Under the bankruptcy plans that were approved for Chrysler and GM, several thousand American consumers with pending claims against the companies alleging that defects in the companies’ vehicles caused death or injury will be forced to bring their claims in the bankruptcy court. Under the bankruptcy plan for Chrysler, all consumers who purchased Chrysler vehicles before New Chrysler emerged from bankruptcy will likewise be relegated to bringing claims in the bankruptcy court if a defect in one of those vehicles causes a death or injury. There are approximately 30 million Chrysler vehicles that are currently on the road that were purchased before New Chrysler was established.
New GM, on the other hand, has accepted responsibility for injuries or deaths caused by defects in Old GM vehicles as long as those claims were not pending before New GM emerged from bankruptcy. That means that Chrysler is the only car company in America that will not stand behind the safety of its vehicles. There will be virtually no money in the bankruptcy court to pay any sums to the tort Claimants who have cases against Chrysler LLC and only a small sum available to the tort Claimants with cases against General Motors Corporation.
This situation leaves these Claimants victimized twice – first, by an unsafe car that, in many cases, caused devastating injury or death; and second, by a bankruptcy they had nothing to do with. This result is unfair and unnecessary. With only a small additional investment, Chrysler and GM can afford to give every victim with a claim their day in court. Chrysler and GM have agreed to indemnify their dealers in product liability cases. While indemnification will not give all injured victims the ability to prove their case in court, it will help many victims.
For example, in testimony before the House Judiciary Committee on July 22, 2009, Kevyn Orr, a lawyer with Jones Day, appearing on behalf of Chrysler, testified as follows:
Chrysler Group has agreed to indemnify its dealers against product liability lawsuits. These dealers sold approximately 85% of the vehicles sold by Old Carco. As a result, in the vast majority of product liability cases involving Old Carco vehicles sold before the bankruptcy, Chrysler Group will defend its dealers pursuant to its dealership agreements.
Similarly, General Motors Corporation has agreed that it will continue to honor all dealership indemnification contracts and will provide payment to Claimants who obtain a dealership network. For example, a section of the GM Dealer Sales agreement states:
General Motors will assume the defense of Dealer and indemnify Dealer against any judgment for monetary damages or rescission of contract, less any offset recovered by Dealer, in any lawsuit naming Dealer as a Defendant relating to any Product that has not been altered when the lawsuit concerns:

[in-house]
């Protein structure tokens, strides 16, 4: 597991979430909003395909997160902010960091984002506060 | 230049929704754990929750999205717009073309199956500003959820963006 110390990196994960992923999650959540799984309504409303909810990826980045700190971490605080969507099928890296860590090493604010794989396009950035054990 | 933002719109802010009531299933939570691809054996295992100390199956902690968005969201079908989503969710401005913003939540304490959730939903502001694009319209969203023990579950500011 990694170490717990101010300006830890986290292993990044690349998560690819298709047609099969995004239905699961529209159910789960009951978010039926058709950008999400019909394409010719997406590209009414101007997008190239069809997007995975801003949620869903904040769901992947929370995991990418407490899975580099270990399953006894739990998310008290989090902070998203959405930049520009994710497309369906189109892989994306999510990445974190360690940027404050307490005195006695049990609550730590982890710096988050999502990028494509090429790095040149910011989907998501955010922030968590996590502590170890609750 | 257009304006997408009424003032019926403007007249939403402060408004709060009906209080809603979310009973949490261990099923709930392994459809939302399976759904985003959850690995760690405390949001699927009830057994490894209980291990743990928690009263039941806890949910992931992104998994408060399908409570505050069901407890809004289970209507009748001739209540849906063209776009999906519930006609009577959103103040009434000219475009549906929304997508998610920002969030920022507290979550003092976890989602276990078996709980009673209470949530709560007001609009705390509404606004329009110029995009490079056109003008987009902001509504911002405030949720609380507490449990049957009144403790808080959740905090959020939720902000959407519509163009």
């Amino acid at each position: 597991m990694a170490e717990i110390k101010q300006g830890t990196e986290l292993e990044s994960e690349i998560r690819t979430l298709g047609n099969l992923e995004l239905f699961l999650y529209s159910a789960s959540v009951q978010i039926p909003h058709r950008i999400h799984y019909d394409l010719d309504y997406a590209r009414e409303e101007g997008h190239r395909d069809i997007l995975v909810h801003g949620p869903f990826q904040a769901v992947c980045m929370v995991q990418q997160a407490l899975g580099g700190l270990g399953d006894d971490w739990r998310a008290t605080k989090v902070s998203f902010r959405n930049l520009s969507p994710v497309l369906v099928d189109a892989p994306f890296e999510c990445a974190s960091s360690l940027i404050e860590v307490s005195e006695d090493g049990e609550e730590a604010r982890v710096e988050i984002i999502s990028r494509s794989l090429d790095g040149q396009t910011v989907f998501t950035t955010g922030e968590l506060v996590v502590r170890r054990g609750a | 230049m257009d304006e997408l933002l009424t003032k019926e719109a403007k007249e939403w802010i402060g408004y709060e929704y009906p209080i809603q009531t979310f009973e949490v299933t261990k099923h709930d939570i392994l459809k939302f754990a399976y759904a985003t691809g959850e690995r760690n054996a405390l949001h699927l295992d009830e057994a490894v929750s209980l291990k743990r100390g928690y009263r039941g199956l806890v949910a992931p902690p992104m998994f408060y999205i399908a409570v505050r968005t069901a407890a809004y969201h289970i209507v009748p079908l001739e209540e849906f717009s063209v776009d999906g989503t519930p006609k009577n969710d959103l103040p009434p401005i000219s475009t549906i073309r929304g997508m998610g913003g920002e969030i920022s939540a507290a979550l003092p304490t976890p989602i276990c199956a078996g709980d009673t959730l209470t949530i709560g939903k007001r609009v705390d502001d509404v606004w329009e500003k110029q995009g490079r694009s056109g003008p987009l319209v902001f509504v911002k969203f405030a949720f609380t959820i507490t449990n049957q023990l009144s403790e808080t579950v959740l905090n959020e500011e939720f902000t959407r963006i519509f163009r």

The Participation Agreement with GM’s dealers that have been terminated states:
GM reaffirms the indemnification provisions of Article 17.4 of the Dealer Agreement and specifically agrees that such provisions apply to all new Motor Vehicles sold by Dealer.
There are, however, circumstances in which dealer indemnification will not provide redress for injured Claimants:
• In ten states, Plaintiffs may not recover from non-negligent dealers even if manufacturers become insolvent: Colorado, Georgia, Kentucky, Louisiana, Michigan, Mississippi, Nebraska, North Dakota, South Dakota and Utah.
• In many cases, non-owners of vehicles, such as passengers or pedestrians, often cannot sue the car dealer.
• It is misleading for jurors to believe that they are holding Dealers – who had nothing to do with design and manufacturing – responsible for product defects when the real party of interest is the manufacturer. In addition, jurors will naturally be more reluctant to assess liability against a local merchant who may be significantly involved in community affairs, or they may assess smaller damages than is fair to the consumer simply to avoid burdening the local dealer.
• It will be difficult for Claimants to get discovery against the manufacturer if the Claimant can only sue the dealer. This will make it difficult, if not impossible, for the Claimants to access the information they need to prove their cases.
Congress should pass legislation that would require Chrysler and GM to accept liability for product liability claims that were pending as of the time that the companies declared bankruptcy and would require Chrysler to accept liability for product liability claims involving its vehicles that were sold pre-bankruptcy. According to the companies, this will not impose a great deal of additional costs on the companies since they are already indemnifying their dealer network, but at the same time, it will ensure that all the victims receive their day in court and not remain victims of both a defective vehicle and then of the bankruptcies of the two carmakers.
Source: Philadelphia Injury Attorney Blog
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